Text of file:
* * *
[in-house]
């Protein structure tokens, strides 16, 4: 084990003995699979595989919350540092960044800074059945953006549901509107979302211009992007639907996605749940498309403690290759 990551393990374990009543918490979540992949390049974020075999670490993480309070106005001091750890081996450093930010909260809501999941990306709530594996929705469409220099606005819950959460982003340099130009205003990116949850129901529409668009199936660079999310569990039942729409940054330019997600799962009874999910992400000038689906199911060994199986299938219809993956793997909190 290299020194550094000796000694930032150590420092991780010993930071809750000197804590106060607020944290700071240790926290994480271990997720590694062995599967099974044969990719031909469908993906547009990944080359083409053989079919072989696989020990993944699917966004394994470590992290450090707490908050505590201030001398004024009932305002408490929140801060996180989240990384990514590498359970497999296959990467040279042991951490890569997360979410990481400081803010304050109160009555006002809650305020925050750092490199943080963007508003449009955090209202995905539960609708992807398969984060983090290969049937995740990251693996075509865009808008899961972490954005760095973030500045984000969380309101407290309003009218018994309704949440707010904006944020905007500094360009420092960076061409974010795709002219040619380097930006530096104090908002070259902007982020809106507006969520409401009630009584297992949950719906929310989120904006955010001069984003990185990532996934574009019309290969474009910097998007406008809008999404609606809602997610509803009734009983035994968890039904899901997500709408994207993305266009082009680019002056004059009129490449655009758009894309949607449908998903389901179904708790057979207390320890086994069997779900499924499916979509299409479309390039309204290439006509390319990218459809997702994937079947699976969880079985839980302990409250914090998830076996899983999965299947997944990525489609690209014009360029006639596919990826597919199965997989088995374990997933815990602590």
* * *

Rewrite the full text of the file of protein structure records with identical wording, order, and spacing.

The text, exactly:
[in-house]
């Protein structure tokens, strides 16, 4: 084990003995699979595989919350540092960044800074059945953006549901509107979302211009992007639907996605749940498309403690290759 990551393990374990009543918490979540992949390049974020075999670490993480309070106005001091750890081996450093930010909260809501999941990306709530594996929705469409220099606005819950959460982003340099130009205003990116949850129901529409668009199936660079999310569990039942729409940054330019997600799962009874999910992400000038689906199911060994199986299938219809993956793997909190 290299020194550094000796000694930032150590420092991780010993930071809750000197804590106060607020944290700071240790926290994480271990997720590694062995599967099974044969990719031909469908993906547009990944080359083409053989079919072989696989020990993944699917966004394994470590992290450090707490908050505590201030001398004024009932305002408490929140801060996180989240990384990514590498359970497999296959990467040279042991951490890569997360979410990481400081803010304050109160009555006002809650305020925050750092490199943080963007508003449009955090209202995905539960609708992807398969984060983090290969049937995740990251693996075509865009808008899961972490954005760095973030500045984000969380309101407290309003009218018994309704949440707010904006944020905007500094360009420092960076061409974010795709002219040619380097930006530096104090908002070259902007982020809106507006969520409401009630009584297992949950719906929310989120904006955010001069984003990185990532996934574009019309290969474009910097998007406008809008999404609606809602997610509803009734009983035994968890039904899901997500709408994207993305266009082009680019002056004059009129490449655009758009894309949607449908998903389901179904708790057979207390320890086994069997779900499924499916979509299409479309390039309204290439006509390319990218459809997702994937079947699976969880079985839980302990409250914090998830076996899983999965299947997944990525489609690209014009360029006639596919990826597919199965997989088995374990997933815990602590």